Fukushima meltdowns (March, 2011) contaminate nearly 70,000 Americans

“Who are the victims of Japan’s great 3.11 earthquake-tsunami-nuclear meltdown? Japan Focus has documented the heavy price paid by the more than 20,000 who died in the tsunami, the hundreds of thousands driven from their homes by the combination of tsunami and meltdown, and the nuclear workers who have fought to bring the radiation at the Tepco [Tokyo Electric Power Company] plants under control at risk of their lives. Roger Witherspoon extends this analysis to the US servicemen and women of Operation Tomodachi who were exposed to dangerous levels of radiation with little preparation or protection. This is the first of two major articles on their plight and their fight.

“. . . The strike group was detoured from its South Pacific duties and brought to Fukushima for Operation Tomodachi, using the Japanese word for ‘friend.’ It was an 80-day humanitarian aid and rescue mission in the wake of the earthquake and massive tsunami that decimated the northern coastline and killed more than 20,000 people and left hundreds of thousands homeless.

“The rescue operation was requested by the Japanese Government and coordinated by the US State Department, the Nuclear Regulatory Commission, and the Departments of Defense and Energy. In addition to the USS Ronald Reagan with its crew of 5,500, the Strike Group included four destroyers – The Preble, McCampbell, Curtis Wilbur, and McCain – the cruiser USS Chancellorsville, and several support ships.

“It was the participants in Operation Tomodachi – land based truck drivers and helicopter crews, and carrier based aircraft and landing craft – who were repeatedly trying to guess where the radioactive clouds were blowing and steer paths out of the way. It was unsuccessful on more than one occasion, according to Defense Department records and participants, resulting in efforts to decontaminate ships travelling through contaminated waters and cleansing helicopters only to send them right back into radioactive clouds.

“So far, however, more than 150 service men and women who participated in the rescue mission have since developed a variety of medical issues – including tumors, tremors, internal bleeding, and hair loss – which they feel were triggered by their exposure to radiation. They do not blame the Navy for their predicament, but are joined in an expanding law suit against the Tokyo Electric Power Company, TEPCO, for providing false information to the US officials about the extent of spreading radiation from its stricken reactors at Fukushima. And the decision by the Defense Department to abandon the registry leaves them on their own. . .  Article continued at Fukushima Rescue Mission Lasting Legacy:  Radioactive Contamination of Nearly 70,000 Americans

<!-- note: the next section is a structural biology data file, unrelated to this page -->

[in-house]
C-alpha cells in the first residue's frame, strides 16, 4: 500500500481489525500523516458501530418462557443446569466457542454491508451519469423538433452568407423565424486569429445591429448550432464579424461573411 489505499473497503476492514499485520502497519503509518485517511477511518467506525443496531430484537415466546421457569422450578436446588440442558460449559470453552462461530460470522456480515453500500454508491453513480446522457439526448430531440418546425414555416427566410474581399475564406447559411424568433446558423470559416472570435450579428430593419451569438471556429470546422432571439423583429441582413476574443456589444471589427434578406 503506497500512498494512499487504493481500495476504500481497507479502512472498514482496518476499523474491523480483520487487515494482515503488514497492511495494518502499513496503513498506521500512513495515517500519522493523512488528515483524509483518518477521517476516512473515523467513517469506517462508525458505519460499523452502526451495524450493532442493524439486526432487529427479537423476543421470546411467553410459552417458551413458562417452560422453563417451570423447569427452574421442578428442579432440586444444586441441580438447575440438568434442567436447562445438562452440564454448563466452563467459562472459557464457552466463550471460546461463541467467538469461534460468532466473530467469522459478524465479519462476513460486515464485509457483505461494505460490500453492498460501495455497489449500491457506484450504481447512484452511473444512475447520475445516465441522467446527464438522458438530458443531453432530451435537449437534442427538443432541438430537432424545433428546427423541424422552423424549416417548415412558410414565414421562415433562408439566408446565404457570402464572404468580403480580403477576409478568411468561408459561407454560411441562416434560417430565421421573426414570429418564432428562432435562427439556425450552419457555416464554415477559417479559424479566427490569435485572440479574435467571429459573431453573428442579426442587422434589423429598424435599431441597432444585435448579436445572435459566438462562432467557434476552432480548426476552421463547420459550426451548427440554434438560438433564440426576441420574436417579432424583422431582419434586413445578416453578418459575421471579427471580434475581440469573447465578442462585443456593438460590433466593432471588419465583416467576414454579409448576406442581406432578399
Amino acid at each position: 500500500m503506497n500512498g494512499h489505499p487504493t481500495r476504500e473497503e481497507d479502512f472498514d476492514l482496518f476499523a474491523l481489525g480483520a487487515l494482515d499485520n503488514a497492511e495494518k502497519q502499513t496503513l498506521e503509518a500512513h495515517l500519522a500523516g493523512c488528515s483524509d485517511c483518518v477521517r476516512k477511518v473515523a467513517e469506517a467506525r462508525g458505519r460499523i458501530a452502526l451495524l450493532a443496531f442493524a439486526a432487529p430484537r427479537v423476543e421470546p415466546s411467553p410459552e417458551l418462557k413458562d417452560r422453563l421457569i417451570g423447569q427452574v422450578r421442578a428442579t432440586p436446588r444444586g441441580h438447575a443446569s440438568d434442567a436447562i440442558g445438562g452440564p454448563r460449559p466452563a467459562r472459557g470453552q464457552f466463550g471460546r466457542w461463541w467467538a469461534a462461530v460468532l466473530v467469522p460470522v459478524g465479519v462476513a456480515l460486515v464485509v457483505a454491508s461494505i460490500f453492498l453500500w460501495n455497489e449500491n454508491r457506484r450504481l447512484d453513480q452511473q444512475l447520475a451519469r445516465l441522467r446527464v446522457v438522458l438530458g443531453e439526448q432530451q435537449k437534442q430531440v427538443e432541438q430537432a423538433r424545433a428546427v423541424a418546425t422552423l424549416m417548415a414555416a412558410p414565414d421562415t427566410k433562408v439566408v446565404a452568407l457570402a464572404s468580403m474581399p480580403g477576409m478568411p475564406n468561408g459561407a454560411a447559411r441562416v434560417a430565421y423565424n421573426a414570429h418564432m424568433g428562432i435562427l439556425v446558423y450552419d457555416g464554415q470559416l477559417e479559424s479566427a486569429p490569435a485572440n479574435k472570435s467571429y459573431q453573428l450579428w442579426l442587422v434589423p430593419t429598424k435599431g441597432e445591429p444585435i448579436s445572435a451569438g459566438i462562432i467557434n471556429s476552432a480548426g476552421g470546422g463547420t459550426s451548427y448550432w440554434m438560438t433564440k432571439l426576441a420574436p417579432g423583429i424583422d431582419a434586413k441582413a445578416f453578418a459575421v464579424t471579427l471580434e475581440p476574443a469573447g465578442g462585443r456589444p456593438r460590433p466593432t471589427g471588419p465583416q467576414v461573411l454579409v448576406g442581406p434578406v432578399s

NOTE: The sparse information released to the public both by the Japanese and and the American governments about Japan’s triple disaster continues to describe it as the “second-greatest nuclear accident in history,” despite overwhelming evidence proving it is the GREATEST nuclear disaster ever. The radiation released is expected to continue damaging people’s health for generations, even thousands of years. See radiation.com.

About Jessica Renshaw

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2 Responses to Fukushima meltdowns (March, 2011) contaminate nearly 70,000 Americans

  1. Email to me from Joe Mangano, Director of Radiation and Public Health Project at radiation.org, posted here by permission: “Anecdotal reports indicate that there is much suffering in Japan, especially near Fukushima, which appear to be caused by the meltdown. Unfortunately, the mainstream media is failing to cover this development adequately.”


  2. I know a missionary in Japan. She was home about a year ago when he husband suddenly died (not yet 50 years old) and I asked her then about the “incident” and she was very nonchalant about it. She seemed unconcerned. THAT concerned me for two reasons: she lacked compassion for the unfortunate; she may have been uninformed by the Japanese government. I don’t hear from her often. She went back to Japan and does not seem to want to wrap things up as a missionary; yet all of her children (four) live in the U.S. now. Thank you for bringing this information regarding the radiation to my attention.


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